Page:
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Time spent getting cancer care substantial


Jan 3, 2007 - 4:07:53 PM

In the U.S. last year, the amount of money patients pay for the first year after diagnosis because of the time they spent getting cancer care amounts up to $2.3 billion, according to a new stud published in the January 3 issue of the Journal of the National Caner Institute. But the personal time cost varies among 11 cancers studied.

Early studies have estimated the direct medical cost for cancer treatments, but none has attempted to estimate the personal cost associated with cancer care. The personal time cost considered in this study include time spent traveling to and from care, waiting for appointments and receiving service and treatments, but exclude time spent on working or pursuing day-today activities.

The current study led by Robin Yabroff, Ph.D., of the National Cancer Institute, and colleagues quantified the time costs patients spent associated with cancer care.

The researchers went through data on more than 760,000 patients with 11 different types of cancer whose records are in the Surveillance, Epidemiology, and End Results Medicare database and from 1.1 million Medicare enrollees without cancer.

Using data from 1995 to 2001, they estimated the time each patient spent at physician and emergency room visits, chemotherapy treatments, radiation therapy, hospitalizations, outpatient surgeries, and imaging procedures.

They then estimated how much time each patient spent traveling to, waiting for, and receiving care. The net time costs were calculated at the rate of $15.23 per hour, the median U.S. wage rate in 2002.

It was found that during the first 12 months after diagnosis, the average length of time for hospitalization was highest for patients with gastric and ovarian cancers (21.1 and 20.8 days respectively) and shortest for patients with melanoma (2.2 days), prostate cancer (3.8 days) and breast cancer (4.0 days).

Compared to similar people without cancer, cancer patients' net time associated with medical care ranged from 17.8 hours for melanoma to 351.3 hours for gastric cancer and 368.1 hours for ovarian cancer.

When the researchers applied the dollar costs to time spent on medical care in the first 12 months after diagnosis, they found that net time cost for cancer patients were lowest for melanoma ($271) and prostate cancer ($842) and highest for gastric ($5,348) and ovarian ($5,605) cancer.

In the last year of life, hospitalization time was longest for patients with gastric (35.4 days), lung (32.4 days), and ovarian (31.9 days) cancer. Estimates of patients' net time spent on medical care were lowest for melanoma (99.1 hours) and highest for ovarian (485.3 hours), lung (488.3 hours), and gastric (512.2 hours) cancer.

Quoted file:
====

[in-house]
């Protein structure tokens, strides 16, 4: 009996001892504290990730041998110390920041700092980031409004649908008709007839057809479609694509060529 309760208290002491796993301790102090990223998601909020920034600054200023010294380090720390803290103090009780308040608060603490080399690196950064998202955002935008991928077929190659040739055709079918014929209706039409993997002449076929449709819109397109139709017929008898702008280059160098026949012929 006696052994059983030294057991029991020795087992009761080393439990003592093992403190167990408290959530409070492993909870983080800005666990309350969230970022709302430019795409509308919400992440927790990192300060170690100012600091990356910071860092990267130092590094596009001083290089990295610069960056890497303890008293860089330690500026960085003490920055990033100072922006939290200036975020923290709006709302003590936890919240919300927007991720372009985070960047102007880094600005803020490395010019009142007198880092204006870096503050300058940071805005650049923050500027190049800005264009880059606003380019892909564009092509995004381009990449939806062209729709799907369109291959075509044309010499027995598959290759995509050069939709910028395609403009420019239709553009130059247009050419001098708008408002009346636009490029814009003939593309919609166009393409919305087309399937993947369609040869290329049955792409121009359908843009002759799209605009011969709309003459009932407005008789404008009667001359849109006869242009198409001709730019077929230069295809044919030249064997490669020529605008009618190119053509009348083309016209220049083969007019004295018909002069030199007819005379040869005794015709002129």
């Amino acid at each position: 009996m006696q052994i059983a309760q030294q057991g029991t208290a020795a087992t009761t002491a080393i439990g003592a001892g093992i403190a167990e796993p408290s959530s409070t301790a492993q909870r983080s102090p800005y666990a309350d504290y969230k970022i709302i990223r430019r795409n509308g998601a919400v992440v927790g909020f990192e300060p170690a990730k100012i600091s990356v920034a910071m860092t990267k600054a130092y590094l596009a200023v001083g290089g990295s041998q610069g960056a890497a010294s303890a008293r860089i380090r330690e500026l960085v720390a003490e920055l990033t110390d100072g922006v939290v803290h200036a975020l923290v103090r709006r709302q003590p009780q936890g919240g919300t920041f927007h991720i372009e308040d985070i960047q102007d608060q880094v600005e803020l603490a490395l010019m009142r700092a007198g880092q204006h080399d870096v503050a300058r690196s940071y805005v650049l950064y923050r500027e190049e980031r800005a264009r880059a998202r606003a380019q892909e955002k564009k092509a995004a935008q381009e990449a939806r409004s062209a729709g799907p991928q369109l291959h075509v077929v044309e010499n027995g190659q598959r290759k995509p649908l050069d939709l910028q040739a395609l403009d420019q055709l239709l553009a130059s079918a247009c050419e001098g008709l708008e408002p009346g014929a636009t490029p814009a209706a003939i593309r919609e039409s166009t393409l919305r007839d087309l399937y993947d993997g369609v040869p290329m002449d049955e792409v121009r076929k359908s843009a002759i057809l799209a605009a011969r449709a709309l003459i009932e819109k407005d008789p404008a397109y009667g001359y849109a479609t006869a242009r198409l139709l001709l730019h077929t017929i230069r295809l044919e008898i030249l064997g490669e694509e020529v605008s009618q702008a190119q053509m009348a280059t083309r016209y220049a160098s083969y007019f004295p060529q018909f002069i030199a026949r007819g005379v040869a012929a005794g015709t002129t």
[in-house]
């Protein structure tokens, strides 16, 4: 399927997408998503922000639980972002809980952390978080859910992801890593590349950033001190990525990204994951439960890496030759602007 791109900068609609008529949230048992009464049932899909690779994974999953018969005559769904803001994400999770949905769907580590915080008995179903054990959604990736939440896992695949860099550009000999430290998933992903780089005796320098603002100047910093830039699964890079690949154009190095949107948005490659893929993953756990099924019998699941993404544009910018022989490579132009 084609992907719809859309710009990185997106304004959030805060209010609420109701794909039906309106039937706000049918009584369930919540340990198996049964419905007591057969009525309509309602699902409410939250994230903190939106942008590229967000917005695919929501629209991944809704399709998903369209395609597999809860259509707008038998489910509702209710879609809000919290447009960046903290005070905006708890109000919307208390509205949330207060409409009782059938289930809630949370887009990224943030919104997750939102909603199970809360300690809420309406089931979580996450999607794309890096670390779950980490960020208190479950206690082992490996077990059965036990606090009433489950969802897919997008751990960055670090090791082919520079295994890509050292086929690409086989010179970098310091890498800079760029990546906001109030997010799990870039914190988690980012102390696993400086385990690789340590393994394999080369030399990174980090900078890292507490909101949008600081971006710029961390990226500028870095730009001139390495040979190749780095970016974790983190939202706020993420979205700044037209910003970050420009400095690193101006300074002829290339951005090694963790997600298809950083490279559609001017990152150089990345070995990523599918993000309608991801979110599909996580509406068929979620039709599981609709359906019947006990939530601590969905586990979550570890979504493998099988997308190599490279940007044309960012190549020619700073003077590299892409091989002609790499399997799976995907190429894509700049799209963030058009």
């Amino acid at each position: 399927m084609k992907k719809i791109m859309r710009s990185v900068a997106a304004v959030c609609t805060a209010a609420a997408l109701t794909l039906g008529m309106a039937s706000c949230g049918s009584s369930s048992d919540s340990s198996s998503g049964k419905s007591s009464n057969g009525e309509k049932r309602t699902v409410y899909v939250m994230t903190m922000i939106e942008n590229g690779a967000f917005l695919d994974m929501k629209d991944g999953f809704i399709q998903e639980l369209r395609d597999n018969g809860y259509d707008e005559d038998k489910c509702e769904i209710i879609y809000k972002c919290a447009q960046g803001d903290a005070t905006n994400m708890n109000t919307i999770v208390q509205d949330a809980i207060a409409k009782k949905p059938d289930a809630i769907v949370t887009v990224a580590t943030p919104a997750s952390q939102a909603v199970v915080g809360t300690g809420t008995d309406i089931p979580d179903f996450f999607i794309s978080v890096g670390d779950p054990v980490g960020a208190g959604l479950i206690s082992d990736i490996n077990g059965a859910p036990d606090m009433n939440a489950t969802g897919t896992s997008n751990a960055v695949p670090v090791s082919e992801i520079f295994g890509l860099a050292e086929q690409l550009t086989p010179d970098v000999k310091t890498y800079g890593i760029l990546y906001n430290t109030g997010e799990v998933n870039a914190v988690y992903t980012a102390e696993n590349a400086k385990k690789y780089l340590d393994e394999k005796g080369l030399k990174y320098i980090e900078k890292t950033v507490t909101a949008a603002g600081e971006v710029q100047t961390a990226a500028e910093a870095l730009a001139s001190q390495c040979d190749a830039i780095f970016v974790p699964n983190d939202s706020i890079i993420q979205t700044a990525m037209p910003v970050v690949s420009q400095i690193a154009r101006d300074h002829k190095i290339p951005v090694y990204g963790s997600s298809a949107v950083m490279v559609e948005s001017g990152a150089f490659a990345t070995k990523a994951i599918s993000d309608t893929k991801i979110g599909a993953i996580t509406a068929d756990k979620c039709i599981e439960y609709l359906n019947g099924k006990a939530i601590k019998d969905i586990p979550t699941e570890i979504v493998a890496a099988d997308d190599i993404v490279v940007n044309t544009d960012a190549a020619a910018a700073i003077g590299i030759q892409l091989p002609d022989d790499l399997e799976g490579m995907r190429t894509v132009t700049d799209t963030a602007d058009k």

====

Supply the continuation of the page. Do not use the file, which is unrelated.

The researchers calculated that the net patient time costs during the last year of life ranged from $1,509 for melanoma to $7,799 for gastric, $7,435 for lung, and $7,388 for ovarian cancer. Hospitalizations were the largest component of patient time costs in both the initial year after diagnosis and in the last year of life.

"For 2005, the estimated cost for the initial phase of care alone was approximately $2.3 billion," the authors write. These estimates could be combined with estimates of direct and indirect costs to better understand the overall burden of cancer in the United States, the authors write.

The time costs patients spent to get cancer care are substantial and they indicate the ineffectiveness of a particular treatment. "A lot of economists recommend that patient costs be included in determining cost effectiveness," said study author Robin Yabroff, an epidemiologist at the National Cancer Institute, quoted by Healthday.com.

The time cost colorectal cancer patients spent accounted for 19 percent of total medical costs in the first year of diagnosis, rising to 37 percent in the last year, the researchers found.

"What we see here is a measure of the patient's burden of commitment--measured in dollars--associated with receiving today's cancer therapy," write Larry G. Kessler, Sc.D., of the U.S. Food and Drug Administration and Scott D. Ramsey, M.D., Ph.D., of the Fred Hutchinson Cancer Research Center in Seattle, in an accompanying editorial.

"We hope that policy makers recognize the substantial economic burden of cancer in the United States and that this cost derives from many sources."

The editorial writers also note that these calculations do not address the emotional cost cancer patients and their families endure. Even accounting for patient time costs, "we know we have greatly underestimated the true cost of the disease," they write.

Nevertheless, Kessler and Ramsey conclude, new treatments that reduce patient time costs should be encouraged, and manufacturers should quantify these benefits and then convey them to patients, providers, and health insurers.



Article: Yabroff KR, David WW, Kamont EB, Lamont EB, Fahey A, Topor M, et al. Patient time costs associated with cancer care. J Natl Cancer Inst 2007; 99: 14-23.

Editorial: Kessler LG, Ramsey SD. The forest and the trees: the human costs of cancer. J Natl Cancer Inst 2007; 99: 2-3.

Acknowledgement: The article contains content from a news release by the National Cancer Institute.

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